I Am Scary

In another life, I sometimes saw babies while standing in line at the supermarket check-out, or maybe in a restaurant or a bank.  I smiled at these babies, and the babies smiled back.

Then, I came to Japan.  For the first time ever, the babies did not smile back.  Instead, they were more apt to crumple their faces in horror or to cry.  I’m pretty much used to it by now, after twenty years in Japan.  There are two babies at my daughter’s school – siblings of students.  At the last post-open class parent-teacher meeting, a mother and baby were sitting next to me.  All I did was look at the baby, and the baby started crying.  I wasn’t even trying to engage the baby in any way.  Typical.

My own children have been exposed to a variety of faces since birth – white, Asian, and occasionally black.  Never once did they burst into tears upon seeing a foreigner.  Multiculturalism, it seems, begins at birth.


8 thoughts on “I Am Scary

  1. Yes! Me too! I think it’s my blue eye that really freak them out. Blue-eyed dogs give me the chills, and I think I have the same effect on Korean babies.

  2. oh no! well, the more you’re around, the more they’ll get accustomed to you. i love baby strangers, and they usally respond well to me. that’s gotta hurt.

  3. Haha- Japanese babies freak out when they see me also! Especially on trains if I glance at them they usually freak!

    Just letting you know it isn`t just you!!! Hope the babies get used to your “foreign” face!

  4. Happens to me too. And don’t forget the older kids who just stand there staring at you with their mouths hanging open catching flies. Does amazing things for the ego, doesn’t it? Now I just ignore all kids except my own.

  5. Just wait until you’re good and middle-aged. You’ll start doing it on purpose just to make them cry. There was a little girl who was splayed out on the floor at the mall, refusing to come to her mother. I put myself between her and her mom and grinned at her, and she hauled off at lightening speed for her mama. “Don’t thank me,” I wanted to say, “It’s all in a day’s work.”

  6. I can always get kids to smile at me even here in this horribly racist country where the little asian babies don’t recognize round eyes and are oh so scared of foreigners.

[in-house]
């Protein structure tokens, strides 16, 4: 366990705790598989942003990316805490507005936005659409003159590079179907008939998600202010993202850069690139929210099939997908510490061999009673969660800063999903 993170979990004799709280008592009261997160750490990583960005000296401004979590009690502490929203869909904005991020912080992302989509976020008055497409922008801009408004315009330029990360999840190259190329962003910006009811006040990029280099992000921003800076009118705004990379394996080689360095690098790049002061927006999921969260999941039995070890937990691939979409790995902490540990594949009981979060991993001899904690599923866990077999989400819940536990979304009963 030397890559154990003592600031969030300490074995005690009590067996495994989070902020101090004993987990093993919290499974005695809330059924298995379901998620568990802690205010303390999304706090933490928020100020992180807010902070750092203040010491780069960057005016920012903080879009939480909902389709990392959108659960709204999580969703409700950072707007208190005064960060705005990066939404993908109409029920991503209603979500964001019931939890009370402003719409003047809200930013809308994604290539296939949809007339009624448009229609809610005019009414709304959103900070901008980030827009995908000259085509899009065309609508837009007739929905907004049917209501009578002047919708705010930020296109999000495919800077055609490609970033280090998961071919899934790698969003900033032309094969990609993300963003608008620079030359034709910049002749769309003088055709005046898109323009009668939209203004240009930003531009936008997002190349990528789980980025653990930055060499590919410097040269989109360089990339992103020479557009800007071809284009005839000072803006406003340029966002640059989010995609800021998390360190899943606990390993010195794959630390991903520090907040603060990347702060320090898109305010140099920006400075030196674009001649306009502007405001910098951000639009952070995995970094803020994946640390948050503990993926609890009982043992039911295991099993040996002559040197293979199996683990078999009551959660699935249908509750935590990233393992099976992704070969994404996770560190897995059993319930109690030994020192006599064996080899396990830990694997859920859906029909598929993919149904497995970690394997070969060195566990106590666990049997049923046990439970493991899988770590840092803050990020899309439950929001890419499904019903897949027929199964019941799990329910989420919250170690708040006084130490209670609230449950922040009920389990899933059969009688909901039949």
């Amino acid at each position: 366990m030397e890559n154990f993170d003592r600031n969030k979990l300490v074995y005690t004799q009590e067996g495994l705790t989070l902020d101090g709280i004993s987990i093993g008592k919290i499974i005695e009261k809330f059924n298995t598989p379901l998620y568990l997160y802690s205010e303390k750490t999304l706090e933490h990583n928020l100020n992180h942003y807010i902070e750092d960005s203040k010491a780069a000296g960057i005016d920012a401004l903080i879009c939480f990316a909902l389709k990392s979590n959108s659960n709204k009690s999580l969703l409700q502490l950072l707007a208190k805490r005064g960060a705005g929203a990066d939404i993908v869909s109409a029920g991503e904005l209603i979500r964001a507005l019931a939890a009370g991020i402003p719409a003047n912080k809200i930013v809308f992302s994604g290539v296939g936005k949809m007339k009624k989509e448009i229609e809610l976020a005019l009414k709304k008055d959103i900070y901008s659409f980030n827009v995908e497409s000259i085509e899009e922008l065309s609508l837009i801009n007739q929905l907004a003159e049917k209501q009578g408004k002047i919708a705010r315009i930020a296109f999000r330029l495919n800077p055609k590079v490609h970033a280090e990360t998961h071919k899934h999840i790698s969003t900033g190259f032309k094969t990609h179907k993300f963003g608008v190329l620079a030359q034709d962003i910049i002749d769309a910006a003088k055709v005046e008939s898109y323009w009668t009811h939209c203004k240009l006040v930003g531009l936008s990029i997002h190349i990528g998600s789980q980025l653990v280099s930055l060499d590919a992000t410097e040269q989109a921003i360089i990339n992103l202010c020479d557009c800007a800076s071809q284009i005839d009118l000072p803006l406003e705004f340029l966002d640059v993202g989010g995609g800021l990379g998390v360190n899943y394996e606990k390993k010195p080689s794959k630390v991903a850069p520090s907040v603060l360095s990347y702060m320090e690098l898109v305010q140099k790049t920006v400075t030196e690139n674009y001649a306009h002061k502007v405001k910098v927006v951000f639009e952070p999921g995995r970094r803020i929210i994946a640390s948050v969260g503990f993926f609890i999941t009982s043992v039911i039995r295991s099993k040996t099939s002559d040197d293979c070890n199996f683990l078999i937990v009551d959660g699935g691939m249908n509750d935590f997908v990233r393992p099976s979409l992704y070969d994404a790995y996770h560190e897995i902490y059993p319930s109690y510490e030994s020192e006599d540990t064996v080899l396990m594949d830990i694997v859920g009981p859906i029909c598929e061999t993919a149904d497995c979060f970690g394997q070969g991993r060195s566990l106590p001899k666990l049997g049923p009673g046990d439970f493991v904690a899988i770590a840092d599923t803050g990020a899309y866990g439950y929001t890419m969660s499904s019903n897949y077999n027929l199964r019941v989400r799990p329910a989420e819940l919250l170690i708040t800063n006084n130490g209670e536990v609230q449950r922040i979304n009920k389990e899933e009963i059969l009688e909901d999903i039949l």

I guess I just have a friendly face.

  7. Living in the Midwest suburbs, I fear that my kids won’t get enough multicultural exposure. I grew up in L.A. and San Francisco, and I’ve also lived in Miami, Boston, and Chicago. At least there is some diversity in the cities.

    My husband and I considered moving to a foreign country off and on throughout the past few years. We researched our options, but it’s difficult to find a way for an American to move overseas with employment as a realistic option. We still haven’t ruled out the possibility, and would love to have our daugthers experience other cultures and languages first-hand if the right opportunity becomes feasible.

    In the mean time, we travel to cities in the U.S. and occassionally internationally as time and finances allow. We also check out books and movies that feature multicultural characters, buy multicultural dolls for them to play with, and set up as many playdates as possible with the few multicultural families near us. Fortunately, with international adoption and mixed marriages becoming more common, it’s getting a little easier as time goes on.

  8. I grew up in the Midwest in a 99.9% white town, and now look at me!

    My next book is about mothering across cultures, by the way – Call Me Okaasan: Adventures in Multicultural Mothering (Wyatt MacKenzie Publishing, May 2009). Perhaps it’ll give you some more ideas on how to bring up your kids multiculturally, but it sounds like you have the right idea already, Lisa.

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